The Pamela Armstrong Show – photo by Maggy Whitehouse

Photo by Maggy Whitehouse, no reproduction without permission.

The photo is of the production office of the ‘Pamela Armstrong Show’, seated at the desk are Peta Newbold and Jane McLuskey.  The series went out in 1986/7, after the end of ‘Pebble Mill at One’ in 1986.

The series producer was Juliet May, with Vanessa Whitburn (now the editor of the Archers) one of the producers.

Pamela Armstrong was an ITN news presenter between 1983-6, before joining the BBC, and presenting the breakfast news and ‘Pamela Armstrong’ from Pebble Mill.  The show was a chat show with celebrity guests, going out on BBC 2 in the afternoons.  It lasted about a year. Pamela Armstrong went on to present ‘Daytime Live’ in 1987, a lunchtime studio magazine show, from Studio C.

Stuart Gandy adds the following information: ‘This was the show that effectively replaced Pebble Mill at One, which had been very successful for over 15 years and a lot of people were sad to see it end. I seem to remember that at the time there was a general feeling that this new show was an attempt to ‘de Birminghamise’ the output from Pebble Mill. (allegedly to fit in with ideas from London). The show had blacked out windows that made the foyer like an inside studio so that the familiar view outside could not be seen. This together with the afternoon slot pulled in far less viewers. The daytime live show that followed it was a complete turn around going back to more like the Pebble Mill format and using every bit of the building to make the programme from. Us engineers had to come up with some novel ideas when the request came in to get facilities into the parts of Pebble Mill that were far from the studios!’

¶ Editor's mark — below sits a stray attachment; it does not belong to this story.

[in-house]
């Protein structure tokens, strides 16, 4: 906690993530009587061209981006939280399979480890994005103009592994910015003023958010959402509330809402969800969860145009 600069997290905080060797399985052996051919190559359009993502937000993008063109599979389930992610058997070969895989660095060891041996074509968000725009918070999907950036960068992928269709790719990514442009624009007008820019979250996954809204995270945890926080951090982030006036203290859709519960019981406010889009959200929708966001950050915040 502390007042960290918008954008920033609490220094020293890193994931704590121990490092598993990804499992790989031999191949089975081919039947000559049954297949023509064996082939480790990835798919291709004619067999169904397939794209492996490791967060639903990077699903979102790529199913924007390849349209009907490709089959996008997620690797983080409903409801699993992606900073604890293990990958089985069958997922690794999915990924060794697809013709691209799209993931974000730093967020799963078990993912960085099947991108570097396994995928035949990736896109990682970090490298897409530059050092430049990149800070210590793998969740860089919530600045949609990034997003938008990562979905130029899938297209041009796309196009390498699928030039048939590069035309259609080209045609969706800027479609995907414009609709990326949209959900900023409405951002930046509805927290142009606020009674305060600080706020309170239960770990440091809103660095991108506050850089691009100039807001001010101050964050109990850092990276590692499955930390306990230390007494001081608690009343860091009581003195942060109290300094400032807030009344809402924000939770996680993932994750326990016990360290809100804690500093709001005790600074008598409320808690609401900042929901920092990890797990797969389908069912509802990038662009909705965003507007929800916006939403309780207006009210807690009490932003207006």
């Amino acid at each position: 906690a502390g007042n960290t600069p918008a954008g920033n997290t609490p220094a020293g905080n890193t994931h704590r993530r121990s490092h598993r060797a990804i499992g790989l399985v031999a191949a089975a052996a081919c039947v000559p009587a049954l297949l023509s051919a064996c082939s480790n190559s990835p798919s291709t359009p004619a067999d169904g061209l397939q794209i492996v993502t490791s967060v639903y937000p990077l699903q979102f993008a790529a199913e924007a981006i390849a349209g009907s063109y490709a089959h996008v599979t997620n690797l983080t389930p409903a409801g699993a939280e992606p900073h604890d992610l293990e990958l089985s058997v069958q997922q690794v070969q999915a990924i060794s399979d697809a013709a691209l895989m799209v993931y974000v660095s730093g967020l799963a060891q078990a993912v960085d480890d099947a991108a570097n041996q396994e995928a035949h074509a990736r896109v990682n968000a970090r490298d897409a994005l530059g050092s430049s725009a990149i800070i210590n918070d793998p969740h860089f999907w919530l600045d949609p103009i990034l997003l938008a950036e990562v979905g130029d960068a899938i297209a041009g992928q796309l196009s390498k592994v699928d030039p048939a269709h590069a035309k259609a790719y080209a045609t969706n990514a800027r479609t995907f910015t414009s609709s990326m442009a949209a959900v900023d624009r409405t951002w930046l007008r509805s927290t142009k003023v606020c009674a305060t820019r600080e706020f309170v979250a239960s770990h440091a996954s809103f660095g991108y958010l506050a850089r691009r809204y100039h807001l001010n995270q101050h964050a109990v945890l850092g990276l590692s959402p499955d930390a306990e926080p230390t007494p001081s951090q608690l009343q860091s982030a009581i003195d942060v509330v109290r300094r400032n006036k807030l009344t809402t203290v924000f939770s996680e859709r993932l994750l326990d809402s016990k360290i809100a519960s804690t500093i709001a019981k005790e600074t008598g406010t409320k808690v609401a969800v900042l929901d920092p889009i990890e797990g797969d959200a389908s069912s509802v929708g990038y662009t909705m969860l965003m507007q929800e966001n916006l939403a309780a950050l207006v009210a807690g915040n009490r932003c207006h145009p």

‘Pamela Armstrong’ was one of the first shows Mary Sanchez worked on in the production office, ‘ operating autocue on what looked like wide toilet paper on a magnifying glass. I remember making changes while on the air by cutting out/ tippexing/writing and cellotaping it back together onto the roll !! We went on the air at 4pm and due to v generous hospitality at lunchtime, alot of the guests were a bit worse for wear by the time they went on! Remember the Keith Floyd cookery slots and Fanny Craddock??!’